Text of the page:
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Arctic Yearbook 2012
25 Years of Arctic Environmental Agency: Changing Issues and Power Relations
A coalition of indigenous peoples, among their own organizations and with various civil society
organizations within the Arctic and beyond, is key for contributing to the further building of an
Arctic region cultural identity and for their empowerment in relation both to the eight Arctic states,
and globally. Indigenous peoples’ organizations are also a force in buffering state interests as well as
economic interests by taking a perspective which draws on alternative values, lifestyles and
institutions. Their know-how, which builds on long term socio-ecosystemic interactions, opens
perspectives of alternative modes of organizing and adapting livelihoods in the context of
environmental changes, as well as inspires non-indigenous social movements (Kassam, 2009).
Conclusion: Looking Ahead to Transforming Institutions
This paper is not about the state of the Arctic environment. Rather, it is about the state of Arctic
institutions and actors. In our assessment, we have identified a series of recent institutional trends
that we think are promising for the future of the Arctic environment.
In the first phase, we identified a series of environmental pollution issues. These issues have not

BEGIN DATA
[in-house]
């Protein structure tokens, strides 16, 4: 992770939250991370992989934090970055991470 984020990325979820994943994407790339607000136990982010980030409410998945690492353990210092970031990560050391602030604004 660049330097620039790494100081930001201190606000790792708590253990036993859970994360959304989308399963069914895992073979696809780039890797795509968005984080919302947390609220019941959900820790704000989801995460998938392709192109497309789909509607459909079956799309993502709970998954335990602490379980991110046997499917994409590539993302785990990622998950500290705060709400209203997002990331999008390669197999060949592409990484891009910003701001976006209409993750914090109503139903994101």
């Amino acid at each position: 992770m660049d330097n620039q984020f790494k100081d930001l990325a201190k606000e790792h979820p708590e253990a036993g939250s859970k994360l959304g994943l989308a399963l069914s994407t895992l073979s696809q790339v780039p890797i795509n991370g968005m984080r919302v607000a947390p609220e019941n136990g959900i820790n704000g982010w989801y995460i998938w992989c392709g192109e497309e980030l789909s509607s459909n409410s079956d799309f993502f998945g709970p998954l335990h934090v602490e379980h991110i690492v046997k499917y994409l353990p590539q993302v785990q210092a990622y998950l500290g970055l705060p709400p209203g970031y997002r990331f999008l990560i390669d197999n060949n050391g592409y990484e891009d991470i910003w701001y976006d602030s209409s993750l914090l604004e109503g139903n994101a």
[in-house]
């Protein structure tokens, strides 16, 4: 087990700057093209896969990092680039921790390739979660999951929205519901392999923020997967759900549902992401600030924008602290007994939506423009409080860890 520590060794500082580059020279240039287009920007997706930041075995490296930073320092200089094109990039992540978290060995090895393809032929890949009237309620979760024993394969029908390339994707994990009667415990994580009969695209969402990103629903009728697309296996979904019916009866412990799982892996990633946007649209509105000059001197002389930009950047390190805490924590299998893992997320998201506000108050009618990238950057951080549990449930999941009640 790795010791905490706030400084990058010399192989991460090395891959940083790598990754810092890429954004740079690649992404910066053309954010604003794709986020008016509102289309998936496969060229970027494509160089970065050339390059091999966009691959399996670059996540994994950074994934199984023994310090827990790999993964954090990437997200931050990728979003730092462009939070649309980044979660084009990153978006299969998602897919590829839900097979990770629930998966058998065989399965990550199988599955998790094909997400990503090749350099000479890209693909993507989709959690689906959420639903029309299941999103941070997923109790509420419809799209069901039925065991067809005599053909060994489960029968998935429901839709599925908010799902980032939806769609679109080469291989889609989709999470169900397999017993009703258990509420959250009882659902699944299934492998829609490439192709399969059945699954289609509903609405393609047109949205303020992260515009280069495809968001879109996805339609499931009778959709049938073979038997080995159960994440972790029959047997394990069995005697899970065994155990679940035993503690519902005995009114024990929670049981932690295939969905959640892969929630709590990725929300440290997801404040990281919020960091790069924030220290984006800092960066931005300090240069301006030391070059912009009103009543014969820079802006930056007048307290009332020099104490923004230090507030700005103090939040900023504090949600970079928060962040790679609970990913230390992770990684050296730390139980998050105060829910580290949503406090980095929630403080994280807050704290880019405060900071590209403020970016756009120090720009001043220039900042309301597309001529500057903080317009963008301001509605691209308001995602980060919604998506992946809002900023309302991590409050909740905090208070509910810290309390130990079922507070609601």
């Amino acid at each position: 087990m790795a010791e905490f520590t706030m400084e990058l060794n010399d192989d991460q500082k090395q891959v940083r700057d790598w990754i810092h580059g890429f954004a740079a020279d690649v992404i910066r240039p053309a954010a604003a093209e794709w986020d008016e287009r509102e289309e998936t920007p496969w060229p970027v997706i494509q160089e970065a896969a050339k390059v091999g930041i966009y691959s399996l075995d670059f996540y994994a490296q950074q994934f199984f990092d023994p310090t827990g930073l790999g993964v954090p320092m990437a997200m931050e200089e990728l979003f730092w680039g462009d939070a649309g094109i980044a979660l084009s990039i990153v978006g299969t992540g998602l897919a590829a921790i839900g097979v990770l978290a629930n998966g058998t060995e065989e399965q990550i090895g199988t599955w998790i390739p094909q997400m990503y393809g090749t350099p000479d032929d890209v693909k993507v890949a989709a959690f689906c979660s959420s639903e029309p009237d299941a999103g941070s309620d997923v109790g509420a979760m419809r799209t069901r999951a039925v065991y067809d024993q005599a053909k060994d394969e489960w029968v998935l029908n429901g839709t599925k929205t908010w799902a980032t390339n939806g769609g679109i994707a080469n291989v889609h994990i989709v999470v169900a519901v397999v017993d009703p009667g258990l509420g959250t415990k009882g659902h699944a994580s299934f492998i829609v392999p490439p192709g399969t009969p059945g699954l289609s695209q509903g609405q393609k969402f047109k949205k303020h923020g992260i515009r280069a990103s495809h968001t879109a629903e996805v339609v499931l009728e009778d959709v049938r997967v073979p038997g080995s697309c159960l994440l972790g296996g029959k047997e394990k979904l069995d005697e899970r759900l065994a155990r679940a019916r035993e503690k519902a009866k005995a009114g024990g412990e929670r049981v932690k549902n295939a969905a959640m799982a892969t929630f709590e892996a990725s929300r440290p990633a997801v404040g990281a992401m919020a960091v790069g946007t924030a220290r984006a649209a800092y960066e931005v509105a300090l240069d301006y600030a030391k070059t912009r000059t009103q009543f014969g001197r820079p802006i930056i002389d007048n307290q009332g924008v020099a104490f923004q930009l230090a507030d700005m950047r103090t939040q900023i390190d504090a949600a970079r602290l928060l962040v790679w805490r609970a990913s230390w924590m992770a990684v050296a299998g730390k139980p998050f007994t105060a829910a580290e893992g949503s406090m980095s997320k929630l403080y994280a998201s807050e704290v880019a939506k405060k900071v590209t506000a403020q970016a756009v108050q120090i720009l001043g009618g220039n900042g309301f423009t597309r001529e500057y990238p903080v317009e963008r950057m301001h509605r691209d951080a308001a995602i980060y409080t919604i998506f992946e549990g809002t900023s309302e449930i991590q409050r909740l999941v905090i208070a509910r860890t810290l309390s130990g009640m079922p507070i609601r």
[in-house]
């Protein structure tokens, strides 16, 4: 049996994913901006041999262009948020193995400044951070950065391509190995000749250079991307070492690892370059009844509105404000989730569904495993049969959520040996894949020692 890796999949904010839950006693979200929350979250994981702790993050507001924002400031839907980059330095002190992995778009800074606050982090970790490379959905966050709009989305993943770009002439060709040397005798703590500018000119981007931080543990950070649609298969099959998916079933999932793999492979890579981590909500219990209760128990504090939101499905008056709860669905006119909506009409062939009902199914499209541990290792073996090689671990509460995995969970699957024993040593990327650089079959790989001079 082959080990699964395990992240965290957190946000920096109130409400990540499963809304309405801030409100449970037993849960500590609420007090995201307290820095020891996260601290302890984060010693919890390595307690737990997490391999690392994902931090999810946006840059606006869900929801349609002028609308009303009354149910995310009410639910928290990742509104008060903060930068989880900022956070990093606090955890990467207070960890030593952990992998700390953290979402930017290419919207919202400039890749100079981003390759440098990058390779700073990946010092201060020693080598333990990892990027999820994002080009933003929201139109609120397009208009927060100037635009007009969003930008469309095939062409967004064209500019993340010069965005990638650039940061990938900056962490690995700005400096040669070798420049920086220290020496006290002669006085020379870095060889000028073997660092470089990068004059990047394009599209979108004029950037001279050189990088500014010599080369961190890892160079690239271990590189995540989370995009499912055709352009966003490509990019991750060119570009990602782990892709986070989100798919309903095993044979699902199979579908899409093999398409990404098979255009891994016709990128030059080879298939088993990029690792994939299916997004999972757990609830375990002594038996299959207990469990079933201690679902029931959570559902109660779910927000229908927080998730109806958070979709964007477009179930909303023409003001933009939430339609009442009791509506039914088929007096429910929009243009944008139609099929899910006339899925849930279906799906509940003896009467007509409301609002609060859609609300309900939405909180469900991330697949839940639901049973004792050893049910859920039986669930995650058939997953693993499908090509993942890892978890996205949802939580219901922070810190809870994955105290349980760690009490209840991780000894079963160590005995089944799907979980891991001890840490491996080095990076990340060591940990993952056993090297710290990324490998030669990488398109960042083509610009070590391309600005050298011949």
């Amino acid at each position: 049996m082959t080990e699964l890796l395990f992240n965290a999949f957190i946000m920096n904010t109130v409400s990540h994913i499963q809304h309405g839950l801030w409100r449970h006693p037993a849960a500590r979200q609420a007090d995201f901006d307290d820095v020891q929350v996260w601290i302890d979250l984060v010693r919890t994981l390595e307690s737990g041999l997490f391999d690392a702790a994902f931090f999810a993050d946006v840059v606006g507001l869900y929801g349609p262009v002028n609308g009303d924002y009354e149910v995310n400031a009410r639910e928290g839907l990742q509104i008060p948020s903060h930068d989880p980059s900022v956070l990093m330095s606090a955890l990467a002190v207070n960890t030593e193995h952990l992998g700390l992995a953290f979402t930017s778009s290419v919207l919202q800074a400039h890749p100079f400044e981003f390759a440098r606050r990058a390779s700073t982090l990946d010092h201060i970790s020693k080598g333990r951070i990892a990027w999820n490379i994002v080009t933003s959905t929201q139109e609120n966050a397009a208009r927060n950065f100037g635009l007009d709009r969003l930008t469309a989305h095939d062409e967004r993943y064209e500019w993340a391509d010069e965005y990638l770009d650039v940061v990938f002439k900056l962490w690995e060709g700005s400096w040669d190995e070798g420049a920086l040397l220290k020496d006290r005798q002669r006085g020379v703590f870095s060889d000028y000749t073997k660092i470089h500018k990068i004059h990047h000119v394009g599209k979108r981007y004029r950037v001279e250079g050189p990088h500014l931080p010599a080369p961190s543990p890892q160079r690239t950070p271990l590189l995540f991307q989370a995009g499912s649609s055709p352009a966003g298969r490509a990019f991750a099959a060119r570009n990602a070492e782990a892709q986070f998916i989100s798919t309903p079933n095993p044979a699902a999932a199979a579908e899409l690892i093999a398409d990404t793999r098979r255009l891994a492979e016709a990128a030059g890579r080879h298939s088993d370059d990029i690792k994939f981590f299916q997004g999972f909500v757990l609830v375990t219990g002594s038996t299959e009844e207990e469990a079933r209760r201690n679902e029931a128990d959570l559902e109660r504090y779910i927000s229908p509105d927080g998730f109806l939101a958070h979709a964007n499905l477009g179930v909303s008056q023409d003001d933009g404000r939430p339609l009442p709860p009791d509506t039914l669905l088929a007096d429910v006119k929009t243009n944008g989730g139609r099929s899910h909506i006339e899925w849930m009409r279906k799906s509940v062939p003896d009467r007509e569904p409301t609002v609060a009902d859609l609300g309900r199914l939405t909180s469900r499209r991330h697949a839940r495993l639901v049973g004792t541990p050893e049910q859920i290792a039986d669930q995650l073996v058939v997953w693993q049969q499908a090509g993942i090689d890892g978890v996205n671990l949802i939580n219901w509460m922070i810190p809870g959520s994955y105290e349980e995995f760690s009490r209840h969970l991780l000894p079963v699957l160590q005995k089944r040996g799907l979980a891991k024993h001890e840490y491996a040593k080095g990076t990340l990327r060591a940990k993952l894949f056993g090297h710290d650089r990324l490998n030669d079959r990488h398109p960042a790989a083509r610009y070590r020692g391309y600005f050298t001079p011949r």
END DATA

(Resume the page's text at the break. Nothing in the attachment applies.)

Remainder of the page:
been abandoned, but are now considered within a more systemic and dynamic approach, which
allows, to some extent, to work around uncertainties while attempting to commit states to decide in
favor of preventive, mitigative or adaptive actions. For instance, long-range pollutants and heavy
metals pollution concerns continue to mobilize scientists, as shown by the latest AMAP report on
Arctic pollution with its focus on the bioaccumulation of organic forms of mercury further triggered
by climate warming (AMAP, 2011). The trend is now to adopt a systemic perspective on
environmental issues with a combined attention to mitigation and adaptation, and thus to stop
emissions at the source while managing impacts and supporting adaptation. For instance, on mercury
pollution, the Arctic Council has considered the development of a legally binding instrument to
reduce global mercury use and releases, and to find practical ways to protect peoples and ecosystems
from the impacts of increasing mercury concentrations by adjusting their practices, including diets.
This work can be done by working across scientific disciplines and by actively involving local and
indigenous communities.
There is also a trend to strengthen Arctic governance at the regional level. Indeed, growing mobility,
networking and cooperation across the Arctic – not only by indigenous peoples – confirms an
evolution towards some sort of enhanced Arctic awareness. As an example, one may take the Calotte
Academy’s or the Northern Research Forum’s efforts to build an “Arctic knowledge base”, involving